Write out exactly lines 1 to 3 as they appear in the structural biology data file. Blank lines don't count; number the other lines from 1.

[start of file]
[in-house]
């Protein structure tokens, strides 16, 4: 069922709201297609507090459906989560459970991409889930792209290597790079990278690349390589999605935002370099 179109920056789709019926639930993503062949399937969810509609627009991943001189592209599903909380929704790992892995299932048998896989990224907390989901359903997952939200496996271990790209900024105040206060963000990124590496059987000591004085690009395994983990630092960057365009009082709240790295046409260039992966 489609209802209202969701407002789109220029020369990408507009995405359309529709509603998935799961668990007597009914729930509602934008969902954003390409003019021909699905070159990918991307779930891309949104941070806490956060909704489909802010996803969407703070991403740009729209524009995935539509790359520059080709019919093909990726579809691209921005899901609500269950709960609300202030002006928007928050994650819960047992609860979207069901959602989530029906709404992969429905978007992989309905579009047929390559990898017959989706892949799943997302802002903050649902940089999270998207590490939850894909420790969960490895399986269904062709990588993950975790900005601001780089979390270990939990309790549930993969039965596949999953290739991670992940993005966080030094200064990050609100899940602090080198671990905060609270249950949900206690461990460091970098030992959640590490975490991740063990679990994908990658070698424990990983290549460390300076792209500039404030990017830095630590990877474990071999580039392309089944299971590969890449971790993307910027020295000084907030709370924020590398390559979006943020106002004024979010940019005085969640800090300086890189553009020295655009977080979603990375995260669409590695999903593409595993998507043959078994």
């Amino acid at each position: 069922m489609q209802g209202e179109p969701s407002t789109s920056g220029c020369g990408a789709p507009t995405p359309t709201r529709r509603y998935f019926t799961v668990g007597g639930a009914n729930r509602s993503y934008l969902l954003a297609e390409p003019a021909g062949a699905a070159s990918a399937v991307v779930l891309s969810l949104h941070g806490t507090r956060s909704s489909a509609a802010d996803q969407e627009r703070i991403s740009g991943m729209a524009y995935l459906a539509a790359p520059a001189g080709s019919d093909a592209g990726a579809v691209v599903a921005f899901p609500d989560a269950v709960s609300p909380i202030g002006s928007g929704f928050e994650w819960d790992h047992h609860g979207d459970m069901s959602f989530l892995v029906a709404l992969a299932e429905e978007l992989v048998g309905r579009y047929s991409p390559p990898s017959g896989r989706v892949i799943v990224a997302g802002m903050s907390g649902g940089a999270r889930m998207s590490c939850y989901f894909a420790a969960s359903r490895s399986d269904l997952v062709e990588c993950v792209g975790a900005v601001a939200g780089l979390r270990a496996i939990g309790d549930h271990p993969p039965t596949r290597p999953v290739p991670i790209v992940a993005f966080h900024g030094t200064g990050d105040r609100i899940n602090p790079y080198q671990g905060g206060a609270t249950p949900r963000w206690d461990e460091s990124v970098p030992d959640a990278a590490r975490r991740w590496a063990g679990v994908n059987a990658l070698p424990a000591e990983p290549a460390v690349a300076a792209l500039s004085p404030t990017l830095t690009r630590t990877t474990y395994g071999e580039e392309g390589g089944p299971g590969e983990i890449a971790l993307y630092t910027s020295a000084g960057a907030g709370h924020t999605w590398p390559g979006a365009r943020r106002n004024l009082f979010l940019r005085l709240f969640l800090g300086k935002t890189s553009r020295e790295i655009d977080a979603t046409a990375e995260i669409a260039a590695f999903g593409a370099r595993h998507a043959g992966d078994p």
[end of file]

[in-house]
């Protein structure tokens, strides 16, 4: 069922709201297609507090459906989560459970991409889930792209290597790079990278690349390589999605935002370099 179109920056789709019926639930993503062949399937969810509609627009991943001189592209599903909380929704790992892995299932048998896989990224907390989901359903997952939200496996271990790209900024105040206060963000990124590496059987000591004085690009395994983990630092960057365009009082709240790295046409260039992966 489609209802209202969701407002789109220029020369990408507009995405359309529709509603998935799961668990007597009914729930509602934008969902954003390409003019021909699905070159990918991307779930891309949104941070806490956060909704489909802010996803969407703070991403740009729209524009995935539509790359520059080709019919093909990726579809691209921005899901609500269950709960609300202030002006928007928050994650819960047992609860979207069901959602989530029906709404992969429905978007992989309905579009047929390559990898017959989706892949799943997302802002903050649902940089999270998207590490939850894909420790969960490895399986269904062709990588993950975790900005601001780089979390270990939990309790549930993969039965596949999953290739991670992940993005966080030094200064990050609100899940602090080198671990905060609270249950949900206690461990460091970098030992959640590490975490991740063990679990994908990658070698424990990983290549460390300076792209500039404030990017830095630590990877474990071999580039392309089944299971590969890449971790993307910027020295000084907030709370924020590398390559979006943020106002004024979010940019005085969640800090300086890189553009020295655009977080979603990375995260669409590695999903593409595993998507043959078994």
């Amino acid at each position: 069922m489609q209802g209202e179109p969701s407002t789109s920056g220029c020369g990408a789709p507009t995405p359309t709201r529709r509603y998935f019926t799961v668990g007597g639930a009914n729930r509602s993503y934008l969902l954003a297609e390409p003019a021909g062949a699905a070159s990918a399937v991307v779930l891309s969810l949104h941070g806490t507090r956060s909704s489909a509609a802010d996803q969407e627009r703070i991403s740009g991943m729209a524009y995935l459906a539509a790359p520059a001189g080709s019919d093909a592209g990726a579809v691209v599903a921005f899901p609500d989560a269950v709960s609300p909380i202030g002006s928007g929704f928050e994650w819960d790992h047992h609860g979207d459970m069901s959602f989530l892995v029906a709404l992969a299932e429905e978007l992989v048998g309905r579009y047929s991409p390559p990898s017959g896989r989706v892949i799943v990224a997302g802002m903050s907390g649902g940089a999270r889930m998207s590490c939850y989901f894909a420790a969960s359903r490895s399986d269904l997952v062709e990588c993950v792209g975790a900005v601001a939200g780089l979390r270990a496996i939990g309790d549930h271990p993969p039965t596949r290597p999953v290739p991670i790209v992940a993005f966080h900024g030094t200064g990050d105040r609100i899940n602090p790079y080198q671990g905060g206060a609270t249950p949900r963000w206690d461990e460091s990124v970098p030992d959640a990278a590490r975490r991740w590496a063990g679990v994908n059987a990658l070698p424990a000591e990983p290549a460390v690349a300076a792209l500039s004085p404030t990017l830095t690009r630590t990877t474990y395994g071999e580039e392309g390589g089944p299971g590969e983990i890449a971790l993307y630092t910027s020295a000084g960057a907030g709370h924020t999605w590398p390559g979006a365009r943020r106002n004024l009082f979010l940019r005085l709240f969640l800090g300086k935002t890189s553009r020295e790295i655009d977080a979603t046409a990375e995260i669409a260039a590695f999903g593409a370099r595993h998507a043959g992966d078994p």